Great theatre inspires great conversation. In my previous blog post, I wrote a response to Phil Berman’s new play Three Blessed Brothers. I sent the review to Phil, and opened up a conversation with the playwright about his work, his process, and what it means for him to be telling this story. Here’s what he has to say:
Throughout the process of creating the show (both writing on my own and in rehearsal through both the initial production and the BU iteration that just closed) I’ve wrestled with notions of cultural appropriation–who am I as a white Jewish man to be telling these stories? What bodies should be telling these stories onstage? Where is the Lakota/Native voice represented and how can it be more involved? I am still grappling with these questions and am eager to hear more voices discussing this in debate. Over the last year, facebook-ready blogs have been posting articles on Native appropriation (Urban Outfitters, Victoria’s Secret). Every time I read one of these articles and the subsequent comments, I reeled in my bed and pulled my hair: “Is this what I’m doing? Am I a horrible person?” Ultimately, I was able to reassure myself back to a state of calm by reminding myself what the play is (to me) actually doing: weaving these tales together in their own context.
The stories and characters in question (Iktomi & the Ducks, the Deer Woman, the Thunderbird, the White Buffalo Calf Woman) were painstakingly researched and adapted from multiple Native sources, albeit slightly edited to fit the narrative arch of the brothers’ journey.
One can argue that even the basic framing of the story (the idea that the Native story is woven into the dominant white American story) is fraught with an oppresionist outlook. To those who might make this argument, I ask you to look at the play not in terms of individual moments, but as a whole conclusive journey. The underlying story of this play (to me) has always been about a realization and checking of privilege in this country. It is only after the brothers have run rampant throughout the Native stories that they realize their wrongdoings, and actively seek to make amends with the natural world order (the shadow puppet sequence). In the context of a performance of this play at a school, the story serves two functions: to educate and perpetuate the Native stories and philosophies that have been all but eradicated from contemporary American culture, and to offer young people a constructive means to talk about privilege in a way that’s safe and responsible without being accusatory.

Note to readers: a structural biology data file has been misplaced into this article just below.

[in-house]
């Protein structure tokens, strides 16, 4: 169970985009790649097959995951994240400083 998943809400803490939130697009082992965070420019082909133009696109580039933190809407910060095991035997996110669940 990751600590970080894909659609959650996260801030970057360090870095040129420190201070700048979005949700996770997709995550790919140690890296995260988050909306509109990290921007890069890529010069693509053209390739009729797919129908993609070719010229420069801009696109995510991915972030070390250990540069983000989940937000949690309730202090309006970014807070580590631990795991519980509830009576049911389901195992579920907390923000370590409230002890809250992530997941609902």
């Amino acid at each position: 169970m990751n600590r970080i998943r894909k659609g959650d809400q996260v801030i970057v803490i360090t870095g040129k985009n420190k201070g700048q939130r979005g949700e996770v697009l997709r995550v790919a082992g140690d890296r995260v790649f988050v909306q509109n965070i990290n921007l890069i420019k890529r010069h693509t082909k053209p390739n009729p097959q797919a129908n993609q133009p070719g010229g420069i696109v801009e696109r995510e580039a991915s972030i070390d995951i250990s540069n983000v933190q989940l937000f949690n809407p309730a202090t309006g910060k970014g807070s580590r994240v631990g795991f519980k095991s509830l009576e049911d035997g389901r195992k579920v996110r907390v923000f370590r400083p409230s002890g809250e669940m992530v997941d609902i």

As for the role of women performing in the play, I’m all for it. On the Free Hands facebook page, you can see photos from the first developmental workshop of the play where the third brother was played by the magnificent actor/mandolinist/bluegrass singer Sarah Morrow. While Sarah and I were extremely pleased to work with the incredibly talented cast that was assigned to the project, we did include several women in our initial request list to CFA faculty. I’m glad we had the cast we did, but interested to see what a female body onstage would have brought to the final production.